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Most blind computer users have DOS or Windows, a speech synthesizer, and a screen reader program like JAWS [ JAWS]. (References in this format refer to entries in the "Footnotes and References" section below.) Using this setup, install and become familiar with some terminal emulator like Telix [ TELIX] or Commo [ COMMO], which are available from the SimTel archive [ SimTel] among others.
If you have or can borrow a CDROM drive, I recommend you get one of the many good distributions of Linux on that medium. The instructions below are for the Slackware distribution. I am most familiar with disks from Linux Central [ Linux Central]. Other sources are InfoMagic [ InfoMagic] and Walnut Creek [ Walnut Creek] (where the whole idea of inexpensive CDROMs full of programs from Internet archives got its start). Linux distributions are also available from Red Hat [ Red Hat], Craftwork [ Craftwork], and Yggdrasil [ Yggdrasil]. As a rule, these CDROMs use the "ISO 9660" format, which can be read under DOS. (They also use the "Rock Ridge extensions" which add extra files in each directory. Linux uses the extra information to give you long filenames, both upper and lower case characters in filenames, and file permissions.)
Another way to get Linux and its documentation is by FTP over the Internet. The home site for the Slackware distribution is Walnut Creek [ Walnut Creek]. It is also carried by metalab (formerly known as sunsite) and many of it mirror sites. Here is a partial list:
More sites are listed in the INFO-SHEET:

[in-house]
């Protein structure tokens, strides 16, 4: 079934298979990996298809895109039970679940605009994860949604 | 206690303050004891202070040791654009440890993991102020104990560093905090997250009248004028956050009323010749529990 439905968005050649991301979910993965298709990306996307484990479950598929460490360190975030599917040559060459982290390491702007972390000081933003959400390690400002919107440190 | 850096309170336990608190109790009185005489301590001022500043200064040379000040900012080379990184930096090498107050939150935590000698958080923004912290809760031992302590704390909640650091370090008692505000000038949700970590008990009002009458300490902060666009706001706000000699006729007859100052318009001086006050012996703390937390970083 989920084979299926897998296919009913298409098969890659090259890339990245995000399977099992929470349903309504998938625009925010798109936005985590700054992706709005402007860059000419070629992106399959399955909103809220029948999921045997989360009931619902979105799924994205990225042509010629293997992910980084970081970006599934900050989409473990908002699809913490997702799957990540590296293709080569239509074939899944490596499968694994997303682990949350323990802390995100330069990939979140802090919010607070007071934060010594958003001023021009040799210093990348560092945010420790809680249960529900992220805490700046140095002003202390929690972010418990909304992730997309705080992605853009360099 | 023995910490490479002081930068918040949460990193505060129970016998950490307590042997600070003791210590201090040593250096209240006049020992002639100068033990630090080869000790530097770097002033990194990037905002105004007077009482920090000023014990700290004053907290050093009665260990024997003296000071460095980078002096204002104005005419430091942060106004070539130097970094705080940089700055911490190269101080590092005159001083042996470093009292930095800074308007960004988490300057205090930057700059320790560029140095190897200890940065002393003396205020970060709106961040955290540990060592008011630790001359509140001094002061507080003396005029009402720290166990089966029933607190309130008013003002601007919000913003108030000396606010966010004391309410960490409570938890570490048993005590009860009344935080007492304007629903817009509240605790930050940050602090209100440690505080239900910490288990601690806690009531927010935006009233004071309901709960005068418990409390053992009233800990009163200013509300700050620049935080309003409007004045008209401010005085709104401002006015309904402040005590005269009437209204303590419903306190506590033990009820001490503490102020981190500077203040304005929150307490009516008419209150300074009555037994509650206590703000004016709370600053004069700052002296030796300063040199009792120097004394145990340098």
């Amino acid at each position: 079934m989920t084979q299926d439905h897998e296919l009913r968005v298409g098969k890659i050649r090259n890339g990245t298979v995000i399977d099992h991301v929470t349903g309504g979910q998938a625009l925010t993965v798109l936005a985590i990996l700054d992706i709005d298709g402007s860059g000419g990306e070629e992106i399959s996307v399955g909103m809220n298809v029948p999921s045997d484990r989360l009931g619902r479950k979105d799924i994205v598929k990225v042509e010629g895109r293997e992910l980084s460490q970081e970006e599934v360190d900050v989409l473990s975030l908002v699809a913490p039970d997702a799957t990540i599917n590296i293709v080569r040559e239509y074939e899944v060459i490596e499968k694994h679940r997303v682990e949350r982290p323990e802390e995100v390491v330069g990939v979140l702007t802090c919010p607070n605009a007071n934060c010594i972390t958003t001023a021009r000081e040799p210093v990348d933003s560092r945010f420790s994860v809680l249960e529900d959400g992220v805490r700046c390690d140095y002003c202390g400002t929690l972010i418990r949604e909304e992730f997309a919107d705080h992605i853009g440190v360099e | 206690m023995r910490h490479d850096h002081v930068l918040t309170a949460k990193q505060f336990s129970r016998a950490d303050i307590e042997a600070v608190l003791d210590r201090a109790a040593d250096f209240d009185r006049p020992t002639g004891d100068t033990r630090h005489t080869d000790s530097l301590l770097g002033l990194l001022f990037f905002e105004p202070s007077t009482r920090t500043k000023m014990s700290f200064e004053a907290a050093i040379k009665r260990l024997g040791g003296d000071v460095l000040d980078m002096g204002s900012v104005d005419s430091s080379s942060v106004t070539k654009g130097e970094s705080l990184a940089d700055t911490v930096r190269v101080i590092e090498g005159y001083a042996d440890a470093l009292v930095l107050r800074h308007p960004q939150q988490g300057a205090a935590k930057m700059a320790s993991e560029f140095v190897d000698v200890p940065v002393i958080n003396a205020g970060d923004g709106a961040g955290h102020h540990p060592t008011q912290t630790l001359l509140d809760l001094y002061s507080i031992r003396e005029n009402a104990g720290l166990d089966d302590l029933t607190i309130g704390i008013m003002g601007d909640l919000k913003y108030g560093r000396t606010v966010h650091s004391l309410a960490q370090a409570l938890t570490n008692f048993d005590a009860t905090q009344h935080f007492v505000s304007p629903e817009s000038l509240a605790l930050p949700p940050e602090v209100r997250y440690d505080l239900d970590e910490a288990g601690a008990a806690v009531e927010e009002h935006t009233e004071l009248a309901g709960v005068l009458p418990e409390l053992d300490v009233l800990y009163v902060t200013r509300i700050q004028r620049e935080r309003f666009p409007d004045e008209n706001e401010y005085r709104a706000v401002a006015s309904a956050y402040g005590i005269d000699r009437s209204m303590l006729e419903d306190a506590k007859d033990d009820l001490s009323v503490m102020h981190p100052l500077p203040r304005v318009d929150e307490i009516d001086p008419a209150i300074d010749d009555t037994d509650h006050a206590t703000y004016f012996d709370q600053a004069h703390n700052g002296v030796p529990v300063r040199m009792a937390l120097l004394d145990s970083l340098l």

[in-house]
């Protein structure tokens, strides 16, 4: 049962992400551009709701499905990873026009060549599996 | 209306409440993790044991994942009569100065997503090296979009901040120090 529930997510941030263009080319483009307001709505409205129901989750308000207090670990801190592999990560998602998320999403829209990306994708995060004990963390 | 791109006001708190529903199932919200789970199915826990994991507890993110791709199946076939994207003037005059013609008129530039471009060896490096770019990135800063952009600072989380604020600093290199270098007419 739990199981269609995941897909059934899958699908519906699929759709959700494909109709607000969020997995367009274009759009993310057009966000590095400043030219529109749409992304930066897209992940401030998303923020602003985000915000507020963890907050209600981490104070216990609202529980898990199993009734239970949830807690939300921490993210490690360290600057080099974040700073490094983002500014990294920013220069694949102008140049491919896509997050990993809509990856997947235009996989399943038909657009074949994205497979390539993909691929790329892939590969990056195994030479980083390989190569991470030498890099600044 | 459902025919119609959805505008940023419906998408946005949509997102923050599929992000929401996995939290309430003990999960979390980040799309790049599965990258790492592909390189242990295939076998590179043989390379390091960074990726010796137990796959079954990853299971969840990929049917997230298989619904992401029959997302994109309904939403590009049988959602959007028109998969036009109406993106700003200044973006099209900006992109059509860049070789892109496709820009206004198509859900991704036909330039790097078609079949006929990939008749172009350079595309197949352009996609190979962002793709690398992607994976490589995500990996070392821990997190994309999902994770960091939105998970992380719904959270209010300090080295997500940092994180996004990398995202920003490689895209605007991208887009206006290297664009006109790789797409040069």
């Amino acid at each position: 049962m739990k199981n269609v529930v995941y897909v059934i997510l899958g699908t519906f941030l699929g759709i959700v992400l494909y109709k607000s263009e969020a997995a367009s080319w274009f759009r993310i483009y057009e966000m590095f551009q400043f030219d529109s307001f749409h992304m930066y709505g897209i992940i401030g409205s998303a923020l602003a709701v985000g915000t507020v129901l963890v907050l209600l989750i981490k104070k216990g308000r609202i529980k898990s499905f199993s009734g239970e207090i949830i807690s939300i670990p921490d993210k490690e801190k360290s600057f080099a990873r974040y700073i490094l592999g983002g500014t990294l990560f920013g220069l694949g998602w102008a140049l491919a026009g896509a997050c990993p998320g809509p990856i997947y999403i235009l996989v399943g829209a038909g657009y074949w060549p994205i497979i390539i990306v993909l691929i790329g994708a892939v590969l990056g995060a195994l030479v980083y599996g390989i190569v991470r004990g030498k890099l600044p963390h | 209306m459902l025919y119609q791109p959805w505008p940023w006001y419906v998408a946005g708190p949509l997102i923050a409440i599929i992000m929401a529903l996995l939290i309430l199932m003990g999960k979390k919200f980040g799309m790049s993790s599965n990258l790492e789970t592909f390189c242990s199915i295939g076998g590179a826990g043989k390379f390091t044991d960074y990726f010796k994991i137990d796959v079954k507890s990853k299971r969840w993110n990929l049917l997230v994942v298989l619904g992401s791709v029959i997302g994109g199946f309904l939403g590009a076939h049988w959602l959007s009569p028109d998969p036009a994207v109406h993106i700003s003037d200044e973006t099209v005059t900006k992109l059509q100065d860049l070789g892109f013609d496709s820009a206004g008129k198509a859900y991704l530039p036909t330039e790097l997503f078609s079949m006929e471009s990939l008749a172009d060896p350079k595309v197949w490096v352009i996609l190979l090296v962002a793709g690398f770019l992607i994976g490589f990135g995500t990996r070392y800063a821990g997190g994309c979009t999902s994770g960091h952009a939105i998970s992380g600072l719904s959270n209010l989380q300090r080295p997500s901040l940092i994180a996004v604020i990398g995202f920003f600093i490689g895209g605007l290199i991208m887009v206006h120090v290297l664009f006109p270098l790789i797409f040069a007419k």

Read the Linux documentation. I will quote here the file names and
locations on the first disk of InfoMagic's December 1996 "Developer's
Resource" set of six CDROMs, as seen under DOS. Other CDROM sets
should have similar information, though perhaps differently arranged.
The Slackware distribution is on disk 2 of the set. Matt Welsh's step
by step guide to installing Slackware is in
More general information is in the Linux "Frequently Asked Questions"
One note on reading the documentation. You may run into files
with ASCII highlighting, where character-backspace-character stands
for "bold", and underscore-backspace-character stands for "italics".
One way to handle this is to use the
I will suggest four alternatives for learning Emacs commands (see section [ Learning Emacs]). The first option is to install Emacs under DOS and learn it while using the DOS screen reader. Where to get Emacs for DOS is a "frequently asked question" [ Emacs for DOS].
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